But until then, as with everything else (other public facilities, social media, free speech and expression, suffrage), I will continue to proceed with care and caution, I continue to arm myself with enough toilet paper, (p)wet wipes, and alcohol with every visit.


February 25


I was eight years old when the actual ‘bloodless revolution’ happened; too young to fully-understand what it was all about. But my family, particularly my grandfather and my parents, made sure my brothers and I knew and understood everything as we grew older.

My dad worked for Senator Ninoy Aquino, Jr., while two of my uncles were student activists during the time of Martial Law. To say that my family lived in fear at that time is an understatement.

My war veteran grandfather had every souvenir picture and signed book of Sen. Aquino, an illustration depicting activism made by my uncle, destroyed and burned because anyone_ANYONE who expressed any dissatisfaction of the Marcos dictatorship was ‘taken’ even from the supposed comfort of home, never to return again. Family activist friends had to resort to years of ‘fleeing‘, ‘hiding‘, all because they openly fought to have freedom back.

Back then, no one can express his support to anyone who was against the Marcoses; no one can listen, read, watch anything that wasn’t about the Marcoses; the military can just ‘pick up’ anyone it felt was a threat to the Marcoses. Fear — that was what’s most evident.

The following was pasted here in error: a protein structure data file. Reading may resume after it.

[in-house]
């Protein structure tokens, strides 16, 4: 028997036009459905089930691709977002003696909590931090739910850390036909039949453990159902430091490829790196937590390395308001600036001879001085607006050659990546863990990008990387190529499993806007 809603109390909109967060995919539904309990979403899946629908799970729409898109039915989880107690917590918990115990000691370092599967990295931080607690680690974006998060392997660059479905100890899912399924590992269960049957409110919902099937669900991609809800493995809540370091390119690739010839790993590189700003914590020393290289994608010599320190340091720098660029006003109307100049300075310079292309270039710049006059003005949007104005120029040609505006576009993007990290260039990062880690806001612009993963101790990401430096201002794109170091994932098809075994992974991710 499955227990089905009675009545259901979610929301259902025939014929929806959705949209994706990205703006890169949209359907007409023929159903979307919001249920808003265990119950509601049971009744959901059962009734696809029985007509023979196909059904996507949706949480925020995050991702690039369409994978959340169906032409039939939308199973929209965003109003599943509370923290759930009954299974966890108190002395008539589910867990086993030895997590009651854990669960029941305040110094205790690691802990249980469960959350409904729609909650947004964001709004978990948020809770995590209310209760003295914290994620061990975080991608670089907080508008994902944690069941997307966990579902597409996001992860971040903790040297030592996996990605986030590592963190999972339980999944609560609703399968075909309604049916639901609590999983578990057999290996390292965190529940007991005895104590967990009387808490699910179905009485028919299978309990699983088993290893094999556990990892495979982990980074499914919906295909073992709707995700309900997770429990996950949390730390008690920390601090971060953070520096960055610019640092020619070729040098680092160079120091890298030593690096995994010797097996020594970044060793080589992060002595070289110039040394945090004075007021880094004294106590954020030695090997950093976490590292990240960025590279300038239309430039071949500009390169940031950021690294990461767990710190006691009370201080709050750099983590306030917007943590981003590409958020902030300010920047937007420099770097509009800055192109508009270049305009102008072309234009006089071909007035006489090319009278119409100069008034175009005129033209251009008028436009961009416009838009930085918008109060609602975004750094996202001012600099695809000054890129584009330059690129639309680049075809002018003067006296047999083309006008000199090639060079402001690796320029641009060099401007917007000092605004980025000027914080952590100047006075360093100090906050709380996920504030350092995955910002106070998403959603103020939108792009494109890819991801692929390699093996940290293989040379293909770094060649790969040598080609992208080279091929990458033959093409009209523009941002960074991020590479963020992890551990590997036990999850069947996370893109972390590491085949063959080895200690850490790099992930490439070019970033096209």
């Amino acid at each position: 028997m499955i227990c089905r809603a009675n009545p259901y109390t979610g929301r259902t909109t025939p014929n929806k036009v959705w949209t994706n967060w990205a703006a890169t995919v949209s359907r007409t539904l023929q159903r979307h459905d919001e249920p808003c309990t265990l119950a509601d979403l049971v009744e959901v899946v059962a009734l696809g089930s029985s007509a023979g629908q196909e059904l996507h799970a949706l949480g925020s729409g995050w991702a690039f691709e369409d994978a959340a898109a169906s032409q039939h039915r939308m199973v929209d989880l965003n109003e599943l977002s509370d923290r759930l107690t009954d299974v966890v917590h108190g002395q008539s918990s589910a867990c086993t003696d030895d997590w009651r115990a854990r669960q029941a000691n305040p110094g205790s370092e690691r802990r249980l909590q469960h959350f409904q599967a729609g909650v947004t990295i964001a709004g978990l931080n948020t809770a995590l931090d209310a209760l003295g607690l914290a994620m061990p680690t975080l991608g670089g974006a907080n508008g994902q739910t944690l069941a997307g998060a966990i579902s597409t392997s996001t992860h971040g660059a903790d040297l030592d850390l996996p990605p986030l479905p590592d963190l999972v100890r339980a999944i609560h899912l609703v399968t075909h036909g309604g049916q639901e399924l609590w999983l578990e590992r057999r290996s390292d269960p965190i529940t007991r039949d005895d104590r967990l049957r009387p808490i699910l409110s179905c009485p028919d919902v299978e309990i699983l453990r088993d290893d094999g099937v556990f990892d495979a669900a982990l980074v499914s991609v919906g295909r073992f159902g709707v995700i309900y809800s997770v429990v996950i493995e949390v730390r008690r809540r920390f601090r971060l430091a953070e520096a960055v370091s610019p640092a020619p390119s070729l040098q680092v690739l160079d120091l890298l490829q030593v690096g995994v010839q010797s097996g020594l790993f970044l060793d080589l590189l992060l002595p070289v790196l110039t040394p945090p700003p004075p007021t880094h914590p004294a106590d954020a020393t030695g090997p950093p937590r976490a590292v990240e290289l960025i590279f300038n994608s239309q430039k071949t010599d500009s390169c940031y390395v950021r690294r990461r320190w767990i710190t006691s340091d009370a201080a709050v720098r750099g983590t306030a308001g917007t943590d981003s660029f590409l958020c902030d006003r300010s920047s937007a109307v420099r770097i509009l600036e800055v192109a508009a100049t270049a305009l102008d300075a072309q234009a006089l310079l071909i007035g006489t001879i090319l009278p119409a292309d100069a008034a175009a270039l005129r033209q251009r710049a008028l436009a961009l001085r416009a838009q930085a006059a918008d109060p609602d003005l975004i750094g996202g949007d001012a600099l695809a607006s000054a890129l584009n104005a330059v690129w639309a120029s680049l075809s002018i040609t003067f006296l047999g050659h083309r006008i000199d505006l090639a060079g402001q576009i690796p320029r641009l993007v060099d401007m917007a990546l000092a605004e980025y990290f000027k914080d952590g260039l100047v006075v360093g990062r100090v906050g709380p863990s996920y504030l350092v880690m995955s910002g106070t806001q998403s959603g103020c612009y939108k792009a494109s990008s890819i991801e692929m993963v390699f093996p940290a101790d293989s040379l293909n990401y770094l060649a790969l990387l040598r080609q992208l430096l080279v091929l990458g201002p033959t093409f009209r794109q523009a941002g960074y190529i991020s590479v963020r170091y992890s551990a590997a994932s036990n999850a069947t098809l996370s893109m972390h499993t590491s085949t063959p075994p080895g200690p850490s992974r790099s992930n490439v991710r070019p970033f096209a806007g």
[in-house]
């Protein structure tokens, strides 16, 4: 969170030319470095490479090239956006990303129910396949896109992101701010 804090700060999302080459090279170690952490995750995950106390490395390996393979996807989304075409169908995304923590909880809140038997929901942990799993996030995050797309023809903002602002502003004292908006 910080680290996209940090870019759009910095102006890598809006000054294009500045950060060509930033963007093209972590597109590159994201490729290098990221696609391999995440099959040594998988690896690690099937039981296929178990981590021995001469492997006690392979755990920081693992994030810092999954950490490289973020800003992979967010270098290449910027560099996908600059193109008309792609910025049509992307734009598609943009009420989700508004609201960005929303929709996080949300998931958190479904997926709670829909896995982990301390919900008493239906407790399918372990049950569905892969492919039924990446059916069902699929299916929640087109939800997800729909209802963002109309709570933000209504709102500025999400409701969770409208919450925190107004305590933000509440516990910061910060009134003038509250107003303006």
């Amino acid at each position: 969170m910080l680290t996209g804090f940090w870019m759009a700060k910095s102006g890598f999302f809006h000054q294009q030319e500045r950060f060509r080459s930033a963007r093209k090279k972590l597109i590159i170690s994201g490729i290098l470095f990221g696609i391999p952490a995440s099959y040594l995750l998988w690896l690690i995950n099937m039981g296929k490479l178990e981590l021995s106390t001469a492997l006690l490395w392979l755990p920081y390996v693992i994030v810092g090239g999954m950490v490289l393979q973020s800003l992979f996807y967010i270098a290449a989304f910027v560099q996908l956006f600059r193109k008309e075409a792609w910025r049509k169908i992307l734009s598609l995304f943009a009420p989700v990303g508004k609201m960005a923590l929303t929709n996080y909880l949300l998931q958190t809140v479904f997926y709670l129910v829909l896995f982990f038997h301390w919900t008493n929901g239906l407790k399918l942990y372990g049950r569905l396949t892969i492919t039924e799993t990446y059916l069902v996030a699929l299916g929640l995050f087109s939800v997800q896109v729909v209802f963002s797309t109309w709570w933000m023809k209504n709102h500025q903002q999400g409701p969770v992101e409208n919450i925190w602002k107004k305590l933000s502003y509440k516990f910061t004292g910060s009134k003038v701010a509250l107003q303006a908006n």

Then came 1986.

It was a time when Filipinos finally had the courage to save themselves. A time no Filipino should forget. Never forget the oppression. Never forget the fight.

I believe in gratefulness. I believe in giving back. And even when it is not being sought, I believe in forgiveness. But there are particular times, those that one should learn from, when one should not forget — Martial Rule and Edsa Revolt — very much included.

I was taught (and I will forever hold onto this) that if I so enjoy exercising this amount of freedom, it is but right to educate myself as to how countless men and women fought and gave up their lives for this moment; it is but right to make an educated stand as to what kind of government I wish for my country if only to make Edsa Revolution matter. ‪


#‎NeverAgain‬ ‪#‎NeverForget‬ ‪#‎Edsa30‬